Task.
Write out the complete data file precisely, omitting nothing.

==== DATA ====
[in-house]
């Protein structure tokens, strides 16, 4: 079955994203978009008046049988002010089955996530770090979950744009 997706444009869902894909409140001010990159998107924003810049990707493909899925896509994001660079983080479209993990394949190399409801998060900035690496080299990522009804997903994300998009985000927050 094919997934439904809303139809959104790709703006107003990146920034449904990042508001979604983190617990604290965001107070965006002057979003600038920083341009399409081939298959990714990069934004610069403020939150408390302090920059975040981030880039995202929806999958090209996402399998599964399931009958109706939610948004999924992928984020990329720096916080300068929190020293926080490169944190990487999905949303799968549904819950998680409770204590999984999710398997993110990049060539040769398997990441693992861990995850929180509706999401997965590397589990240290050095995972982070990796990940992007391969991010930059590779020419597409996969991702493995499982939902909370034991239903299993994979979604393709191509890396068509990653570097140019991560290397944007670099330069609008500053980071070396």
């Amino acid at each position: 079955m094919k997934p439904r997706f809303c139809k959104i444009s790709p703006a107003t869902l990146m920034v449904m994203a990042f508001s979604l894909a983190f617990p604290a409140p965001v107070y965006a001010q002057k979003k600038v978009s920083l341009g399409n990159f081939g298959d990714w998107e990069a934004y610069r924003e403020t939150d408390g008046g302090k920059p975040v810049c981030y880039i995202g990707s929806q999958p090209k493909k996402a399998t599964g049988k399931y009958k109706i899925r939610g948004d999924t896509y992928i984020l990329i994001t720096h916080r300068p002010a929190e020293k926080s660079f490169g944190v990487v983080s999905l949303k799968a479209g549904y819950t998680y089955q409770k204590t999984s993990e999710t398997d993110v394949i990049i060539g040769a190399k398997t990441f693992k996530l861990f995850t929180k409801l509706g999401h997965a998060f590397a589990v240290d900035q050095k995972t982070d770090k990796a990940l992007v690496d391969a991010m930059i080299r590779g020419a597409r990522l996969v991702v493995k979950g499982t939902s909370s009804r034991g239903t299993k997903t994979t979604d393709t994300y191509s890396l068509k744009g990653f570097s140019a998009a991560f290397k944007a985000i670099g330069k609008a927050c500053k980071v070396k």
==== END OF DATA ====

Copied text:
[in-house]
């Protein structure tokens, strides 16, 4: 079955994203978009008046049988002010089955996530770090979950744009 997706444009869902894909409140001010990159998107924003810049990707493909899925896509994001660079983080479209993990394949190399409801998060900035690496080299990522009804997903994300998009985000927050 094919997934439904809303139809959104790709703006107003990146920034449904990042508001979604983190617990604290965001107070965006002057979003600038920083341009399409081939298959990714990069934004610069403020939150408390302090920059975040981030880039995202929806999958090209996402399998599964399931009958109706939610948004999924992928984020990329720096916080300068929190020293926080490169944190990487999905949303799968549904819950998680409770204590999984999710398997993110990049060539040769398997990441693992861990995850929180509706999401997965590397589990240290050095995972982070990796990940992007391969991010930059590779020419597409996969991702493995499982939902909370034991239903299993994979979604393709191509890396068509990653570097140019991560290397944007670099330069609008500053980071070396």
């Amino acid at each position: 079955m094919k997934p439904r997706f809303c139809k959104i444009s790709p703006a107003t869902l990146m920034v449904m994203a990042f508001s979604l894909a983190f617990p604290a409140p965001v107070y965006a001010q002057k979003k600038v978009s920083l341009g399409n990159f081939g298959d990714w998107e990069a934004y610069r924003e403020t939150d408390g008046g302090k920059p975040v810049c981030y880039i995202g990707s929806q999958p090209k493909k996402a399998t599964g049988k399931y009958k109706i899925r939610g948004d999924t896509y992928i984020l990329i994001t720096h916080r300068p002010a929190e020293k926080s660079f490169g944190v990487v983080s999905l949303k799968a479209g549904y819950t998680y089955q409770k204590t999984s993990e999710t398997d993110v394949i990049i060539g040769a190399k398997t990441f693992k996530l861990f995850t929180k409801l509706g999401h997965a998060f590397a589990v240290d900035q050095k995972t982070d770090k990796a990940l992007v690496d391969a991010m930059i080299r590779g020419a597409r990522l996969v991702v493995k979950g499982t939902s909370s009804r034991g239903t299993k997903t994979t979604d393709t994300y191509s890396l068509k744009g990653f570097s140019a998009a991560f290397k944007a985000i670099g330069k609008a927050c500053k980071v070396k």